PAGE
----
“A big, huge benefit for us is health. We have 1.5 million people dying every year because of inadequate sanitation or lack of access to safe water or proper hygiene,” he said.

Gordon cited the most problematic regions by far as being Asia and sub-Saharan Africa.

According to a recent report by the charity WaterAid, 600 million people in Africa do not have a safe, hygienic toilet; that is 70 percent of the continent's population. WaterAid says the numbers are up since 1990, largely due to population growth and surging urban slums.

You May Like

Missouri Town Braces for Possible Racial Unrest

Situation in Ferguson hinges on whether white police officer will be indicted for August shooting death of unarmed black teen; decision could come Monday More

Video Ukraine Marks Anniversary of 1930s Deadly Famine

President Poroshenko compares Soviet-era ‘genocide’ to current tactics of pro-Russia rebels in Ukraine's east More

S. Philippines Convictions Elusive 5 Years After Election-related Killings

Officials vowed to deliver justice as the nation marked the anniversary of the country's worst political massacre that left 58 dead, more than half media More

This forum has been closed.
Comment Sorting
Comments
     
by: Robert G. Schreib jR. from: Toms River, New Jersey
May 14, 2013 1:41 PM
There may be a valid option for global sanitation that we overlooked. That is, back in the 60s, the EPA had to incinerate a lot of nerve gas, but fuel for incinerators is expensive. So they made a giant Fresnel lens, as wide as a house, which is a transparent plastic sheet with concentric rings in it that focuses sunlight exactly like a giant magnifying glass, to focus the intense Nevada sunlight into a Pyrex device where the nerve gas was incinerated by that Fresnel lens focusing of sunlight. CHEAP and effective! So, why not have the World Health Organization create such giant Fresnel lens, they could be made in modular sections to assemble for easy transport, to send to all of the world's disaster areas and refugee camps. Then they could the intense sunlight focused into the Fresnel Lens to flash-char batches of raw sewage into BioChar, a completely sterilized and disease free compost. Consult with BioChar International on this idea. And the same thing could be used to focus solar heat to boil the urine into a thick slurry for making phosphate fertilizer. Look, if this thing worked for the EPA to incinerate nerve gas, and WHO is trying to solve the sanitation problems in the world's hell zones, it should work towards eliminating sewage as a vector of disease and turn it into something useful very cheaply! That covers it.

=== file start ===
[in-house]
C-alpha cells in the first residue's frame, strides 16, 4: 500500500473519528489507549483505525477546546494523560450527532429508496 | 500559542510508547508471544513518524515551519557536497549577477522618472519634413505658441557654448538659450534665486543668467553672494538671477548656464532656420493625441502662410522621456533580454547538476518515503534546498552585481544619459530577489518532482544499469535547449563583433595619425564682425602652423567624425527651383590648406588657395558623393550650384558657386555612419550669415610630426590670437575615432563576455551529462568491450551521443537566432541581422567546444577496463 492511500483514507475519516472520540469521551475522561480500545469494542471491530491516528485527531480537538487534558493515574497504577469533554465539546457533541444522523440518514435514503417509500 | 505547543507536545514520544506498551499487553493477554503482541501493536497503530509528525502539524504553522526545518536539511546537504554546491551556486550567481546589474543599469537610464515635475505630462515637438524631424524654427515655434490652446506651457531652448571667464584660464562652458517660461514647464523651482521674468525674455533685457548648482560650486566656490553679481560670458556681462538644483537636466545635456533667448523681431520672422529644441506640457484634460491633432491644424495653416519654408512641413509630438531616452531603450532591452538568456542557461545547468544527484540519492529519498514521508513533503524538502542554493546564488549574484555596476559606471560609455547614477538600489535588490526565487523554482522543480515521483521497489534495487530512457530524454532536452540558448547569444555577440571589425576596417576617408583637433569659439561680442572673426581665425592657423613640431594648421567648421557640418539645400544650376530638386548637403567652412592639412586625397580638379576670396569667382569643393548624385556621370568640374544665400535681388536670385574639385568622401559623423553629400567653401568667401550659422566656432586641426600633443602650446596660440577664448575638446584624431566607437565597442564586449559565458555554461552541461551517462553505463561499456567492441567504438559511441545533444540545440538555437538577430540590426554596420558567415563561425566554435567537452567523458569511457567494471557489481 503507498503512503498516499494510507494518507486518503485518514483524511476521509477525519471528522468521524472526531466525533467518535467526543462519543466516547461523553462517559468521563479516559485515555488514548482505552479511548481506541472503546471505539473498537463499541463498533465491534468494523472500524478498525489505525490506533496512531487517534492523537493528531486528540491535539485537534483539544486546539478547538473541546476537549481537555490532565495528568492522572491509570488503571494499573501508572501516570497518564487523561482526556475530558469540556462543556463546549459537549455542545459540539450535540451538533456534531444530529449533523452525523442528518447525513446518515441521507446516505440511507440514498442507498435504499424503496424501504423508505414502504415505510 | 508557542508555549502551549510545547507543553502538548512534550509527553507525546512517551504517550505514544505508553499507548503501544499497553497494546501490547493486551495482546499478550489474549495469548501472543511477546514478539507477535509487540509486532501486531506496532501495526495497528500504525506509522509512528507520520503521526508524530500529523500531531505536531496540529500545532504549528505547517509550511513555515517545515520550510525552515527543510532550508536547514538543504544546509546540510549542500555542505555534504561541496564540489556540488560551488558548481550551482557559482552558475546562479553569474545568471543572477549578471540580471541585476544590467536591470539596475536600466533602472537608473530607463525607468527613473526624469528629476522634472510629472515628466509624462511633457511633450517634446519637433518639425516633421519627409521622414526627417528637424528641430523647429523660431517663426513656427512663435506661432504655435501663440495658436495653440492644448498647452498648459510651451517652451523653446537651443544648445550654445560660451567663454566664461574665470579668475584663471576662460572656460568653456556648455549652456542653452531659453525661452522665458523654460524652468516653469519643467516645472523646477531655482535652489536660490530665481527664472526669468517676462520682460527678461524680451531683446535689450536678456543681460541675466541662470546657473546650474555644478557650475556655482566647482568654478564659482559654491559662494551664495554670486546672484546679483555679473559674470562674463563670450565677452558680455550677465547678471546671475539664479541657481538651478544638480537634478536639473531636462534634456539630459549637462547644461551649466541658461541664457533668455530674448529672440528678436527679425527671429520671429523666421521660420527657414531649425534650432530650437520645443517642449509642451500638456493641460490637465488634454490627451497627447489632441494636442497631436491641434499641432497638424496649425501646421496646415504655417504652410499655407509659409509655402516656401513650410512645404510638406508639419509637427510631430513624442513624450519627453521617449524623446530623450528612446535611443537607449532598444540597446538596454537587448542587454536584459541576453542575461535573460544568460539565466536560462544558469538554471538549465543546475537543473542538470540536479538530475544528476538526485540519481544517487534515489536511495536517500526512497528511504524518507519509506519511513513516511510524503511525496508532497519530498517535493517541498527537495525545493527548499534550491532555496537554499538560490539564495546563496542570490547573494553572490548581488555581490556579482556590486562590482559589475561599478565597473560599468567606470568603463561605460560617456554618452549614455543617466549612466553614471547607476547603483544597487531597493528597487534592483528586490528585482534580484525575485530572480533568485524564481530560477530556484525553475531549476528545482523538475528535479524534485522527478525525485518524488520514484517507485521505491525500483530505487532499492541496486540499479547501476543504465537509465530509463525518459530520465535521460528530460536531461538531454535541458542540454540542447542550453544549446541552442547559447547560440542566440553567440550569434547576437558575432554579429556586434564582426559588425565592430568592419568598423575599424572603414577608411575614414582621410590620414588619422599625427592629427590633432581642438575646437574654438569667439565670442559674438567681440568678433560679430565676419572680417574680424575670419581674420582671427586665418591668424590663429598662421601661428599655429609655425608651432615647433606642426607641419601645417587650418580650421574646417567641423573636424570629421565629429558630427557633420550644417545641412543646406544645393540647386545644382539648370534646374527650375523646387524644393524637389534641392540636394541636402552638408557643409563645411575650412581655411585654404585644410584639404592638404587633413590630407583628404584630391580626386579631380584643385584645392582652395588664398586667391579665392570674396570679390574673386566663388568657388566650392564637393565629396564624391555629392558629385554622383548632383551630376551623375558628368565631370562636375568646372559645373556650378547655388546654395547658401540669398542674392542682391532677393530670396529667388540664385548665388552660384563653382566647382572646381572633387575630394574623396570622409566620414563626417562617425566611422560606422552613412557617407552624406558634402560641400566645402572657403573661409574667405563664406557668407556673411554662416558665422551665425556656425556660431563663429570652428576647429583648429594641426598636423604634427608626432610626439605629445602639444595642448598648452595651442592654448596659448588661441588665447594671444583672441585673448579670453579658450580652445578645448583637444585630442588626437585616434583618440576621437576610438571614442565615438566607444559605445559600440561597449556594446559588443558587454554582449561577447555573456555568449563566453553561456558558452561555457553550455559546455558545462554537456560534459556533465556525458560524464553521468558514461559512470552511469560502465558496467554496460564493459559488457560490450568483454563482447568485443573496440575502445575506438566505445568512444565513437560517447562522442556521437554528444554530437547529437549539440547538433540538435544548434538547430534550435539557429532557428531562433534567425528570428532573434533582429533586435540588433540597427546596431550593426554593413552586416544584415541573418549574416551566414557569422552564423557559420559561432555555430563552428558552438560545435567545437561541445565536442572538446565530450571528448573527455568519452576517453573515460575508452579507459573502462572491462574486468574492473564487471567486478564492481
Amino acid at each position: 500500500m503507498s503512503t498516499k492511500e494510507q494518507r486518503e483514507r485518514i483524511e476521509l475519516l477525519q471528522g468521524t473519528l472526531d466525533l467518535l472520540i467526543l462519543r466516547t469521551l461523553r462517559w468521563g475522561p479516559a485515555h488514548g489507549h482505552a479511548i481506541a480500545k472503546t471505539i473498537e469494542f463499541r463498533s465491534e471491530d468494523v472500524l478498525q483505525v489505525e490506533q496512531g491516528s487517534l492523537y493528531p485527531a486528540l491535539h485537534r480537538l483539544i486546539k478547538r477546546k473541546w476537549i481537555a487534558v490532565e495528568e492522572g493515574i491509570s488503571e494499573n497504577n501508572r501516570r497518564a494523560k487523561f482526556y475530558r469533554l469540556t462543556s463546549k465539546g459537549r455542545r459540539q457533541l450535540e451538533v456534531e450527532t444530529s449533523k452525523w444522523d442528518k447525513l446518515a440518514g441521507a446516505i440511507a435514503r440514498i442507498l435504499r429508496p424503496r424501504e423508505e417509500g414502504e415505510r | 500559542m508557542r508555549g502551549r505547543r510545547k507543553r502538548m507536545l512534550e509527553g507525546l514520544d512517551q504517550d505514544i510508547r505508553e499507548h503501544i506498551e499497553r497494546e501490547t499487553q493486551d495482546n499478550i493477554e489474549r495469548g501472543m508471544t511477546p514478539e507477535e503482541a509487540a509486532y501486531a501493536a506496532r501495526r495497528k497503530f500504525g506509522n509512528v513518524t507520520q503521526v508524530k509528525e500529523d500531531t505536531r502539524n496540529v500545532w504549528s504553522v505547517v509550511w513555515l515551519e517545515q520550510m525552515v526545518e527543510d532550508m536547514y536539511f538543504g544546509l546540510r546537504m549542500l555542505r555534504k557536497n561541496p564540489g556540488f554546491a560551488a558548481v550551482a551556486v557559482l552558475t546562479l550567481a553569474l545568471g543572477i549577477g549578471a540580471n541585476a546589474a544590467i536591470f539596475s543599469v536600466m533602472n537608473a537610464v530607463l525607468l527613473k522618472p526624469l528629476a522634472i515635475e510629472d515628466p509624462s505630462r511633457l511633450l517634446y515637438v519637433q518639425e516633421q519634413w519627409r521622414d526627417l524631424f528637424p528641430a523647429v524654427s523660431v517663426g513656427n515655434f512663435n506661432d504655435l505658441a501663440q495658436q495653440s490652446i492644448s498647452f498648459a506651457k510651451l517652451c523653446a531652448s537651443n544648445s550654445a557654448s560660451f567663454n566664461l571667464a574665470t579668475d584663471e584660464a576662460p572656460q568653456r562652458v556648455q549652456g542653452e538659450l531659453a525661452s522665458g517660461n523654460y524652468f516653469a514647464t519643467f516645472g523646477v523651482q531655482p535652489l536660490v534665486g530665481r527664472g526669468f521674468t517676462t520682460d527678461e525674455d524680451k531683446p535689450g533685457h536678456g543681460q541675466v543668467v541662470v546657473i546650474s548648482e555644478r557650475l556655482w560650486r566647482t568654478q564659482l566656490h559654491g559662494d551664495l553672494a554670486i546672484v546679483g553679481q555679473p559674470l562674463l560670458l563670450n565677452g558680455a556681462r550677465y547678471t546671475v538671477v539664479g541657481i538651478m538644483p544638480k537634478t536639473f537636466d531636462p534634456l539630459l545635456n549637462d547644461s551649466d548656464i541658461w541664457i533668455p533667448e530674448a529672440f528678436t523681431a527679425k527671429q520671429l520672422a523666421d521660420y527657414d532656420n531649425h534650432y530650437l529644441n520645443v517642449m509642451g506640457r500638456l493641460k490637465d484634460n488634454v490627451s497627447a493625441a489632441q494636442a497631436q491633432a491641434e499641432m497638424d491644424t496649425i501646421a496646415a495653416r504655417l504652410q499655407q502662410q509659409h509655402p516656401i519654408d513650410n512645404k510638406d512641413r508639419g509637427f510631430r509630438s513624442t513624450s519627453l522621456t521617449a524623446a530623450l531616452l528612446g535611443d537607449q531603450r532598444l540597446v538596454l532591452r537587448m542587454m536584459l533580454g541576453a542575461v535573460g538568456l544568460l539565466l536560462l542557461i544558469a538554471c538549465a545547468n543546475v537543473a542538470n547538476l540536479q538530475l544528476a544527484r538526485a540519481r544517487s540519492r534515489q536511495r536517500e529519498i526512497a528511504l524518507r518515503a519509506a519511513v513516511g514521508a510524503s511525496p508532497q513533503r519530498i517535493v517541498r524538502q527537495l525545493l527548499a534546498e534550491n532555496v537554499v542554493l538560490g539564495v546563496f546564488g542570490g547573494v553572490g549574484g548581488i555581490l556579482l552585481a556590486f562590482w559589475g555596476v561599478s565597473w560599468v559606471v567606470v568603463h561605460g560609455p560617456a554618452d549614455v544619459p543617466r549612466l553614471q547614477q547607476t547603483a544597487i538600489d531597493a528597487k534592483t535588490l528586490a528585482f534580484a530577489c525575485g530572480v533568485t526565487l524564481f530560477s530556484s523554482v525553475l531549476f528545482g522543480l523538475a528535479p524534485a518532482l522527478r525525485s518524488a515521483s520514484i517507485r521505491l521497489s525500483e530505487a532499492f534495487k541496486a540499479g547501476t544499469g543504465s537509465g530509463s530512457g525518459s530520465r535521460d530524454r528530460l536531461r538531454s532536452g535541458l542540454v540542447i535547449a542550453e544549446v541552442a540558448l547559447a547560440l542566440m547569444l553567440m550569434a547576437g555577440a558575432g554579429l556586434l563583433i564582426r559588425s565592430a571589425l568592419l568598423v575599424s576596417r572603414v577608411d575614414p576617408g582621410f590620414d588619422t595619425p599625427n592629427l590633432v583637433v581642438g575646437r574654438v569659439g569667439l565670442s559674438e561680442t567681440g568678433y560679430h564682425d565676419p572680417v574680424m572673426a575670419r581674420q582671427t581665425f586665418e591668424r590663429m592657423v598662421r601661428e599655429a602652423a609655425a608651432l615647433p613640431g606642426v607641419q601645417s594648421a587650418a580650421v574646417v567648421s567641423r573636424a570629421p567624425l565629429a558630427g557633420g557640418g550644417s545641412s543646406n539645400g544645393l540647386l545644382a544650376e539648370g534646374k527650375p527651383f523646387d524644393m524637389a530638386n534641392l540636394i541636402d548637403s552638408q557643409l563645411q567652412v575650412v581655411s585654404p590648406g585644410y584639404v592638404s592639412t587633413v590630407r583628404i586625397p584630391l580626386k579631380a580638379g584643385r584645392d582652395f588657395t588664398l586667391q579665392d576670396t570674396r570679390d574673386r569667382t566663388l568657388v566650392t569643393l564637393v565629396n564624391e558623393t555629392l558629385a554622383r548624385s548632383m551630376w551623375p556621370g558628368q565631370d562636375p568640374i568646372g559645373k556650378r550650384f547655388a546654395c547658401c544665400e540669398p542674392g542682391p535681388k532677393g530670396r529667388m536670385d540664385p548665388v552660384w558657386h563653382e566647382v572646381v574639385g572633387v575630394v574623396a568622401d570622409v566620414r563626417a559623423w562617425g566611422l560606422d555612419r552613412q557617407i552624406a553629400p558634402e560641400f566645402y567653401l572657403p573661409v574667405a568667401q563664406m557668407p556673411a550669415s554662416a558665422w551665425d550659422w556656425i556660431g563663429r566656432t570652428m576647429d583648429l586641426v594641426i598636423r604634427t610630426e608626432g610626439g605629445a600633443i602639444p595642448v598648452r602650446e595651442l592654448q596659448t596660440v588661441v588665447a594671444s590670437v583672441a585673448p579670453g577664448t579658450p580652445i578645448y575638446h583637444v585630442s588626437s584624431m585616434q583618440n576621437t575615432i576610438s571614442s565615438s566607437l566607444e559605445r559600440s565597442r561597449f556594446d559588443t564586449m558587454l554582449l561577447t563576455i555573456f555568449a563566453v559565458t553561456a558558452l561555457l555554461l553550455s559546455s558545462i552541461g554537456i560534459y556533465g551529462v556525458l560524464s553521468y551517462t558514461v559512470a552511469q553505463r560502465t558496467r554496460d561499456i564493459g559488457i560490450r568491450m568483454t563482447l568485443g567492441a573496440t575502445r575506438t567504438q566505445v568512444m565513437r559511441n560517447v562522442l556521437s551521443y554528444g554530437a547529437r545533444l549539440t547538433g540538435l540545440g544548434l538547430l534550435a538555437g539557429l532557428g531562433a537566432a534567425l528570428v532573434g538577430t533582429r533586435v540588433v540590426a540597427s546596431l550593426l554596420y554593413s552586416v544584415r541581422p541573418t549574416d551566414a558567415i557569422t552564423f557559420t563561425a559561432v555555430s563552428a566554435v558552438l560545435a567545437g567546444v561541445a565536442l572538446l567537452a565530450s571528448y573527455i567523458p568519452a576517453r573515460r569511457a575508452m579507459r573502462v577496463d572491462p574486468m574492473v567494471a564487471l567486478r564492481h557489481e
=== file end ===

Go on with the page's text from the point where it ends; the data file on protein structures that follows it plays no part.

Featured Videos